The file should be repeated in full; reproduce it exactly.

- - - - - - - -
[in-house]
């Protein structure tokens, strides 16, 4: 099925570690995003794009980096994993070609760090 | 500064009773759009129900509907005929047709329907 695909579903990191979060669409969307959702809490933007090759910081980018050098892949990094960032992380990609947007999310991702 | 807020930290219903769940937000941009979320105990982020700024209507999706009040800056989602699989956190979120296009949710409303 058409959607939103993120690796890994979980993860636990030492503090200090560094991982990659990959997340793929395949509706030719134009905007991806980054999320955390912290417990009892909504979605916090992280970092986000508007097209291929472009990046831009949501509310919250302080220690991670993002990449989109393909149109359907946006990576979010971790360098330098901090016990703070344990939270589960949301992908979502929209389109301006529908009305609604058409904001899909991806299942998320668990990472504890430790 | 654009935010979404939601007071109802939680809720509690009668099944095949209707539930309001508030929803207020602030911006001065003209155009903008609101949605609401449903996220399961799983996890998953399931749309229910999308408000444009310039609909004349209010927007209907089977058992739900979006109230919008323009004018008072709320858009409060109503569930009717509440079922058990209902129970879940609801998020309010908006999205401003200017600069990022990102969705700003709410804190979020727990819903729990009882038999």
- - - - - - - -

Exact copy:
[in-house]
């Protein structure tokens, strides 16, 4: 099925570690995003794009980096994993070609760090 | 500064009773759009129900509907005929047709329907 695909579903990191979060669409969307959702809490933007090759910081980018050098892949990094960032992380990609947007999310991702 | 807020930290219903769940937000941009979320105990982020700024209507999706009040800056989602699989956190979120296009949710409303 058409959607939103993120690796890994979980993860636990030492503090200090560094991982990659990959997340793929395949509706030719134009905007991806980054999320955390912290417990009892909504979605916090992280970092986000508007097209291929472009990046831009949501509310919250302080220690991670993002990449989109393909149109359907946006990576979010971790360098330098901090016990703070344990939270589960949301992908979502929209389109301006529908009305609604058409904001899909991806299942998320668990990472504890430790 | 654009935010979404939601007071109802939680809720509690009668099944095949209707539930309001508030929803207020602030911006001065003209155009903008609101949605609401449903996220399961799983996890998953399931749309229910999308408000444009310039609909004349209010927007209907089977058992739900979006109230919008323009004018008072709320858009409060109503569930009717509440079922058990209902129970879940609801998020309010908006999205401003200017600069990022990102969705700003709410804190979020727990819903729990009882038999």